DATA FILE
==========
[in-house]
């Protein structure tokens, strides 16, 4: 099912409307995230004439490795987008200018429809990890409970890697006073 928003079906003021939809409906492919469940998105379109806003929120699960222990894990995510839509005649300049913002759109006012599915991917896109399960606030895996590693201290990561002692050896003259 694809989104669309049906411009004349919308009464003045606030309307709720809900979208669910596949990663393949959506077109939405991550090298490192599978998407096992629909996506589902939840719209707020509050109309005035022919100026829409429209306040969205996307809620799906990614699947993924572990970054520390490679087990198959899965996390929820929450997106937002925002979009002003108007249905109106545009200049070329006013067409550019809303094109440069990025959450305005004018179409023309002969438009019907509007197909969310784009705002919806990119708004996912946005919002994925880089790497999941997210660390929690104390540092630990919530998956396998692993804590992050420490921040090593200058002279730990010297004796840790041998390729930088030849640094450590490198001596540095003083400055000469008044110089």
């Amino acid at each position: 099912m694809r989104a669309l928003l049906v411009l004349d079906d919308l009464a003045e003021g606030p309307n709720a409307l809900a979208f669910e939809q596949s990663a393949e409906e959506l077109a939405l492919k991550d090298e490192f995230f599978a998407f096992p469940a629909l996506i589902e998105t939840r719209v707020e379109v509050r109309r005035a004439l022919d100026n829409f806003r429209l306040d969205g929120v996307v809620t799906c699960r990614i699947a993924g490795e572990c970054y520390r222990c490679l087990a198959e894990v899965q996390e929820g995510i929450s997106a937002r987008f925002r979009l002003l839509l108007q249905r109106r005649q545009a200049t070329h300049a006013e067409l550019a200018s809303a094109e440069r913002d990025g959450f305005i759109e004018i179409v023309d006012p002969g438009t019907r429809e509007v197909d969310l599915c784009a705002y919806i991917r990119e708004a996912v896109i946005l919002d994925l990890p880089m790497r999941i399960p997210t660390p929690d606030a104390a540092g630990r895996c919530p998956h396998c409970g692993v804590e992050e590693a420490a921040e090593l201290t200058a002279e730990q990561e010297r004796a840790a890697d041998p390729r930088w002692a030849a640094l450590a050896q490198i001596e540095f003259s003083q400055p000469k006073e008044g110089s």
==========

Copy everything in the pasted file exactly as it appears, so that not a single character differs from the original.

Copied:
[in-house]
């Protein structure tokens, strides 16, 4: 099912409307995230004439490795987008200018429809990890409970890697006073 928003079906003021939809409906492919469940998105379109806003929120699960222990894990995510839509005649300049913002759109006012599915991917896109399960606030895996590693201290990561002692050896003259 694809989104669309049906411009004349919308009464003045606030309307709720809900979208669910596949990663393949959506077109939405991550090298490192599978998407096992629909996506589902939840719209707020509050109309005035022919100026829409429209306040969205996307809620799906990614699947993924572990970054520390490679087990198959899965996390929820929450997106937002925002979009002003108007249905109106545009200049070329006013067409550019809303094109440069990025959450305005004018179409023309002969438009019907509007197909969310784009705002919806990119708004996912946005919002994925880089790497999941997210660390929690104390540092630990919530998956396998692993804590992050420490921040090593200058002279730990010297004796840790041998390729930088030849640094450590490198001596540095003083400055000469008044110089």
């Amino acid at each position: 099912m694809r989104a669309l928003l049906v411009l004349d079906d919308l009464a003045e003021g606030p309307n709720a409307l809900a979208f669910e939809q596949s990663a393949e409906e959506l077109a939405l492919k991550d090298e490192f995230f599978a998407f096992p469940a629909l996506i589902e998105t939840r719209v707020e379109v509050r109309r005035a004439l022919d100026n829409f806003r429209l306040d969205g929120v996307v809620t799906c699960r990614i699947a993924g490795e572990c970054y520390r222990c490679l087990a198959e894990v899965q996390e929820g995510i929450s997106a937002r987008f925002r979009l002003l839509l108007q249905r109106r005649q545009a200049t070329h300049a006013e067409l550019a200018s809303a094109e440069r913002d990025g959450f305005i759109e004018i179409v023309d006012p002969g438009t019907r429809e509007v197909d969310l599915c784009a705002y919806i991917r990119e708004a996912v896109i946005l919002d994925l990890p880089m790497r999941i399960p997210t660390p929690d606030a104390a540092g630990r895996c919530p998956h396998c409970g692993v804590e992050e590693a420490a921040e090593l201290t200058a002279e730990q990561e010297r004796a840790a890697d041998p390729r930088w002692a030849a640094l450590a050896q490198i001596e540095f003259s003083q400055p000469k006073e008044g110089s």